Every service is a structure of acts and words through which we receive a sacrament, or repent, or supplicate, or adore. And it enables us to do these things best—if you like, it “works” best—when, through long familiarity, we don’t have to think about it. As long as you notice, and have to count, the steps, you are not yet dancing but only learning to dance. A good shoe is a shoe you don’t notice. Good reading becomes possible when you need not consciously think about eyes, or light, or print, or spelling. The perfect church service would be one we were almost unaware of; our attention would have been on God.

The problem with liturgical novelty is that, in the words of Lewis again, “it fixes our attention on the service itself; and thinking about the worship is a different thing from worshipping.”

As regards the second question of traditional worship putting off a younger generation, two anecdotes come to mind. First, current research shows that millennials are interested in liturgy more than previous generations; or to be more accurate: millennials are more into elements of traditional Christian worship than their parents were. And second, I remember hearing a church planter in New York say that of the different kinds of worship services that they conducted in the city (contemporary vs traditional), the one that was more popular among the younger generation was the one with the more traditional feel. We don’t think that is coincidental, because in the end candy doesn’t satisfy for long—but steak and chips do.

Who exactly is Reformation Worship for: church ministers mainly, or could church members benefit from it too?

We would say everyone who loves God and wants to glorify him better in public worship should read this book. If Valley of Vision was a book for every Christian to enrich their Christian life, then Reformation Worship is a book for every Christian to enrich their church life. Yes, in the first place it is aimed at those who lead Christian worship, but to a larger degree it is aimed at those who are led in corporate worship. This was, of course, the stance of the Reformers who served their people in the writing of these liturgies. They had in mind, not merely the elites and intellectuals of their day, but all people under their care. Cranmer intentionally named his liturgical treatise, the Book of Common Prayer.  In the same vein, this book is for the common man and woman, to help them worship God through new eyes each Lord’s Day. Our own experience in reading these liturgies has been just that. And our prayer is that the modern reader will experience the same, as they immerse themselves in liturgies penned just under five hundred years ago, but whose structure, language, and rhythm continue effectively to communicate the gospel in Word and Sacrament even today. Ultimately, we pray that anyone who reads this book will experience what John Calvin described to be the purpose of all church worship: “To what end is the preaching of the Word, the Sacraments, the holy congregations themselves, and indeed the whole external government of the church, except that we may be united to God?”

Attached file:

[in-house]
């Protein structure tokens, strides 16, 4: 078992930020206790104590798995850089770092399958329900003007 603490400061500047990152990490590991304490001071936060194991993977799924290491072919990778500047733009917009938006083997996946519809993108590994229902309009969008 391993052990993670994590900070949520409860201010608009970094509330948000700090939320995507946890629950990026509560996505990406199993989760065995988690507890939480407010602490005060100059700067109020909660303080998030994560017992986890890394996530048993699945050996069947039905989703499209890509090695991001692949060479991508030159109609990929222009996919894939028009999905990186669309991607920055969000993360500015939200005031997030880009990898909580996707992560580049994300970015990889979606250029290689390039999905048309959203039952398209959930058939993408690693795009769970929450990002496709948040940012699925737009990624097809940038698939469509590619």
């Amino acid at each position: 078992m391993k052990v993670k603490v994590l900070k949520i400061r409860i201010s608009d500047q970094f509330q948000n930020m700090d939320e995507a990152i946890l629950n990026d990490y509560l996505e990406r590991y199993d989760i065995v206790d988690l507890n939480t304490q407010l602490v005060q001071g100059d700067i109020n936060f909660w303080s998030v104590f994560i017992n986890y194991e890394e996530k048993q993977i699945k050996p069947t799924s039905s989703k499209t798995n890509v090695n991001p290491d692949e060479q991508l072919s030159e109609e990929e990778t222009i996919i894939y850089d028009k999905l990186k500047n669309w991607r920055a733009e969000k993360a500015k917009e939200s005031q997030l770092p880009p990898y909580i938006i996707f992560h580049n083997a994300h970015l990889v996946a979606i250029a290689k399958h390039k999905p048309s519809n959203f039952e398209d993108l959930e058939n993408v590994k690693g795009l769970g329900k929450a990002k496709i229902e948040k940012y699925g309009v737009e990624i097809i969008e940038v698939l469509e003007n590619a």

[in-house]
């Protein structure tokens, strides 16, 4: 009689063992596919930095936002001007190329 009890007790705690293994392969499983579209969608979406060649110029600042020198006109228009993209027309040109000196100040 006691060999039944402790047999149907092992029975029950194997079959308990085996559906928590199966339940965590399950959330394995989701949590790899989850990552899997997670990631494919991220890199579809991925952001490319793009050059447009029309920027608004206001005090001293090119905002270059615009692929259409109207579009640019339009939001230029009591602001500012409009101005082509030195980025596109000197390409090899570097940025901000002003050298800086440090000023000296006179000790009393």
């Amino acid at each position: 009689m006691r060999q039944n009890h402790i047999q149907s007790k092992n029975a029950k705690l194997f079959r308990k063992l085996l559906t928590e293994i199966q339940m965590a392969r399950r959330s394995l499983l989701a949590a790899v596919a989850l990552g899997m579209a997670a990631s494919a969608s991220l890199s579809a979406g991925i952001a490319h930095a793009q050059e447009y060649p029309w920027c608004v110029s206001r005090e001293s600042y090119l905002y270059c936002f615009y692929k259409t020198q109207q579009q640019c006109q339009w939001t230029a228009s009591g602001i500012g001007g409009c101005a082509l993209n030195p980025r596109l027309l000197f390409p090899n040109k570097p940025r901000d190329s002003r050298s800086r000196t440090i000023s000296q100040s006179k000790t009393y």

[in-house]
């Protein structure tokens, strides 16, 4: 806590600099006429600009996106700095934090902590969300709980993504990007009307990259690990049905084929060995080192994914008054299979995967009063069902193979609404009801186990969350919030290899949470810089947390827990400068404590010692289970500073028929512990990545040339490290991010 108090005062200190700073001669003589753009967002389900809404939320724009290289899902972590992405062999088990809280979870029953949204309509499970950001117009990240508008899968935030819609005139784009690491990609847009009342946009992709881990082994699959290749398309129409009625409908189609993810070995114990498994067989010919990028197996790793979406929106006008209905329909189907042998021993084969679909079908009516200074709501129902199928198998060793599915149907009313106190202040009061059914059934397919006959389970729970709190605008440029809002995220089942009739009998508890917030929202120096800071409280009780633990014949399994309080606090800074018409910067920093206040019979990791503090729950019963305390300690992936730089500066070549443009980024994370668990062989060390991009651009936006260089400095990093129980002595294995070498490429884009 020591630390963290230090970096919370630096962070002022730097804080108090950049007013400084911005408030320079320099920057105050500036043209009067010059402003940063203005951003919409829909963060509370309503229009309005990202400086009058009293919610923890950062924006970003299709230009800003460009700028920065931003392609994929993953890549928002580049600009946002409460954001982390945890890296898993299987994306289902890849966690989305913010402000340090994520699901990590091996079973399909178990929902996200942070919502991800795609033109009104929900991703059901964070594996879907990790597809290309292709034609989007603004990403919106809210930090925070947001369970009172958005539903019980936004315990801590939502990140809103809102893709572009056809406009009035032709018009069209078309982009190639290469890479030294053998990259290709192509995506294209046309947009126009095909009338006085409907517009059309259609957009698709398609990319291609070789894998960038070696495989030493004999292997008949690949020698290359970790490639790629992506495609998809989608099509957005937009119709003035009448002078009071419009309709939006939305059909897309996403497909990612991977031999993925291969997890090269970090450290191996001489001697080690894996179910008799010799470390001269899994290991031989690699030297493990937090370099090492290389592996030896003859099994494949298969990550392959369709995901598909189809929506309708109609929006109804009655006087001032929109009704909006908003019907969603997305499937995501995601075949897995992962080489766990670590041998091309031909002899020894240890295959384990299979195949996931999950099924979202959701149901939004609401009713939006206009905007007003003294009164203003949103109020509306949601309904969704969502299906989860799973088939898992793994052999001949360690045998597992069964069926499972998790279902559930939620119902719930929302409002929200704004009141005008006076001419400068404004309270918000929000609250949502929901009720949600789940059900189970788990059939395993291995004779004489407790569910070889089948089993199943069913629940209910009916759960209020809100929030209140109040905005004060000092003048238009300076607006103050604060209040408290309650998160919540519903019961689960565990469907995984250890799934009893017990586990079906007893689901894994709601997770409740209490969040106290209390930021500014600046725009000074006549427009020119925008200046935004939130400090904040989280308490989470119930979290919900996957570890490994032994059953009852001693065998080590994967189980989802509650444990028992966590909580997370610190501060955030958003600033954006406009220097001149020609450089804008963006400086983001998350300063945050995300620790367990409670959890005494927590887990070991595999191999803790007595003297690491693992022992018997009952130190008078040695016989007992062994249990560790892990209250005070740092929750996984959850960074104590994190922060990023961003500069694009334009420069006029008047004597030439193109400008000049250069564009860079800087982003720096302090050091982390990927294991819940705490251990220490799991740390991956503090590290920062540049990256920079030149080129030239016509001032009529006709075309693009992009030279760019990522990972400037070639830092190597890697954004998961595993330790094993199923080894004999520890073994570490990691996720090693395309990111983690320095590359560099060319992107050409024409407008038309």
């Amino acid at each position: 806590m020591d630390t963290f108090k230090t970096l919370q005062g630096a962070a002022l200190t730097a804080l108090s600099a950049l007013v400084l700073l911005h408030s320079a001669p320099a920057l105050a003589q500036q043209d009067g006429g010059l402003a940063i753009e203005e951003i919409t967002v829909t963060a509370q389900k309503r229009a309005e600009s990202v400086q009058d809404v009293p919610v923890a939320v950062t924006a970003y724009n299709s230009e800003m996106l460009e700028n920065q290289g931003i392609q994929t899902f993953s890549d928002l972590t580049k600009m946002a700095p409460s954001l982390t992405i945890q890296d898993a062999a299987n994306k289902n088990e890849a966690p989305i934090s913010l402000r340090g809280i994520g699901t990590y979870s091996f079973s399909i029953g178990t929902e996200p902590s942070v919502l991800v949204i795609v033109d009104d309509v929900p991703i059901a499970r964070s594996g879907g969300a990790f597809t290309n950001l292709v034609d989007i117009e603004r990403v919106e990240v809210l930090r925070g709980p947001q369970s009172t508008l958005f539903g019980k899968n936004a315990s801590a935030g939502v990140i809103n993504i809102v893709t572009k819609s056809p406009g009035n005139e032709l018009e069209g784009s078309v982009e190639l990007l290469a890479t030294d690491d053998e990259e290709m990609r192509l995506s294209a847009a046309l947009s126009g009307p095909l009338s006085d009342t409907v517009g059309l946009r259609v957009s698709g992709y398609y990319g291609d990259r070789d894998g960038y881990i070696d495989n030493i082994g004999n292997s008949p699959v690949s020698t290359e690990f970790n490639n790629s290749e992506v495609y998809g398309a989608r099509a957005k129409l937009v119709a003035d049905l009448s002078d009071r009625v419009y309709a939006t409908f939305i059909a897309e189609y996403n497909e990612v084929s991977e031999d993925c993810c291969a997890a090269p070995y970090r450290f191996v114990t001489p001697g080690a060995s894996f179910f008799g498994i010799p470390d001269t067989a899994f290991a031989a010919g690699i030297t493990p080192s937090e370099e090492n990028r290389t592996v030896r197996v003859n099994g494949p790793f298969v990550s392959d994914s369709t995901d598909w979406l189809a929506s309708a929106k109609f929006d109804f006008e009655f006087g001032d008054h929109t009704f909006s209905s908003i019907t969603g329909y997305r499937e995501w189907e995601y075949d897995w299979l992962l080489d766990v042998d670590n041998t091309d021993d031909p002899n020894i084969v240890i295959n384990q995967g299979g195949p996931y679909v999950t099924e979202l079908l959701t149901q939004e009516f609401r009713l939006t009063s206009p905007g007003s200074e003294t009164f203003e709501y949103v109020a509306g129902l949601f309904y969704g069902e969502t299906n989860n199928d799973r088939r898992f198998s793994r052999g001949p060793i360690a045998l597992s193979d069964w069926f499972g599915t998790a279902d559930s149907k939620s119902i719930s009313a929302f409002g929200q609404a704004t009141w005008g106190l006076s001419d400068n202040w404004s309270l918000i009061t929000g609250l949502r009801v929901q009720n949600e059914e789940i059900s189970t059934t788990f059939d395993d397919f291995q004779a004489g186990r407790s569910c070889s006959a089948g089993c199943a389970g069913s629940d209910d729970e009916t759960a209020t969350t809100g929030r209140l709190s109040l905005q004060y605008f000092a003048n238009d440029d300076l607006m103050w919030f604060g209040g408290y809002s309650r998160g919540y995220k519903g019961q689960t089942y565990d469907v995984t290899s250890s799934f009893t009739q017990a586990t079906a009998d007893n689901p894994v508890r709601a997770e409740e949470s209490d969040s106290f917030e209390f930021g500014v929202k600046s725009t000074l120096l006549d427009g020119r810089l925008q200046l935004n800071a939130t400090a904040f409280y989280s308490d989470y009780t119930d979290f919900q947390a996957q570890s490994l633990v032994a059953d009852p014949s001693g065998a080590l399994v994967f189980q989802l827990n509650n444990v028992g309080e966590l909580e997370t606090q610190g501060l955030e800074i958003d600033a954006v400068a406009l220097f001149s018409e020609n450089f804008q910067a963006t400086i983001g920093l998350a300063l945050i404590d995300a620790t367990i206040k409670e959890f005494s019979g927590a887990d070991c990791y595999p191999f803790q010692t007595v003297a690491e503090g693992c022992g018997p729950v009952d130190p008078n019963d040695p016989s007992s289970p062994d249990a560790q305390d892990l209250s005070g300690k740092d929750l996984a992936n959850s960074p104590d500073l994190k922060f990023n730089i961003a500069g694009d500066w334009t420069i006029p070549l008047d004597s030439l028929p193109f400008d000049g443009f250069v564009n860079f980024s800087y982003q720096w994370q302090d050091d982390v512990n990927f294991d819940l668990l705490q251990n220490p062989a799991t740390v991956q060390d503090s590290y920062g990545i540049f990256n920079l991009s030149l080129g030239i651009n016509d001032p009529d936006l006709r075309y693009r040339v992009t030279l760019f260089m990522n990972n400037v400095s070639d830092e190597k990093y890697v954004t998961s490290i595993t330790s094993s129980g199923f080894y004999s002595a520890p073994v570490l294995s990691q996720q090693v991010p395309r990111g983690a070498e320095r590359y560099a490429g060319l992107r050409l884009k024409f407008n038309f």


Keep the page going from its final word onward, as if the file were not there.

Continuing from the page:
That said, we hope that these liturgies will not only be read privately (and devotionally), but that they will once again be practiced publicly in Christ’s Church (not necessarily as whole or adapted services, but at least in part by influence). In this regard, the book will be especially helpful to ministers as they craft and conduct worship services each week. It will help them reflect on the order of the service, the key elements to include; and it will give them good ideas for the content of the service—prayers, praises, Creeds, benedictions etc. This entire project will be completely worthwhile if even one small, rural, congregation had their hearts and souls stirred such that they enjoyed a greater vision of the gospel of our Lord Jesus Christ through his Word and Sacrament on the Lord’s Day.

[1] Some of the answers in this interview are derived directly from the book and are used here with permission.

Jonathan Gibson

Jonathan Gibson (PhD, Cambridge) is ordained in the International Presbyterian Church, UK, and is Assistant Professor of Old Testament and Hebrew, Westminster Theological Seminary, Philadelphia. Previously, he served as Associate Minister at Cambridge Presbyterian Church, England. He studied theology at Moore Theological College, Sydney, and then completed a PhD in Hebrew Studies, at Girton College, Cambridge. He is contributor to and co-editor with David Gibson of From Heaven He Came and Sought Her (Crossway, 2013), as well as author of historical and biblical articles in Themelios, Journal of Biblical Literature, Tyndale Bulletin, and “Obadiah” in the NIV Proclamation Bible. His PhD dissertation was published as Covenant Continuity and Fidelity: A Study of Inner-Biblical Allusion and Exegesis in Malachi (Bloomsbury, 2016). He is married to Jacqueline, and they have two children: Benjamin and Leila.

Mark Earngey

Mark Earngey (DPhil candidate, Oxford) is ordained in the Anglican Church of Australia (Diocese of Sydney) and is currently a doctoral candidate in historical theology at Wycliffe Hall, Oxford University. His dissertation, “New Light on the Life and Theology of Bishop John Ponet (1516–1556),” aims to bring significant new manuscript evidence to bear upon one of the leading, but highly neglected, theologians of the early English Reformation. Previously, he served as Assistant Minister at Toongabbie Anglican Church, Sydney. He studied theology at Moore Theological College, Sydney, and has completed an MPhil. in Theology at the University of Oxford. He is married to Tanya, and they have three children: Grace, Simeon, and Sophia.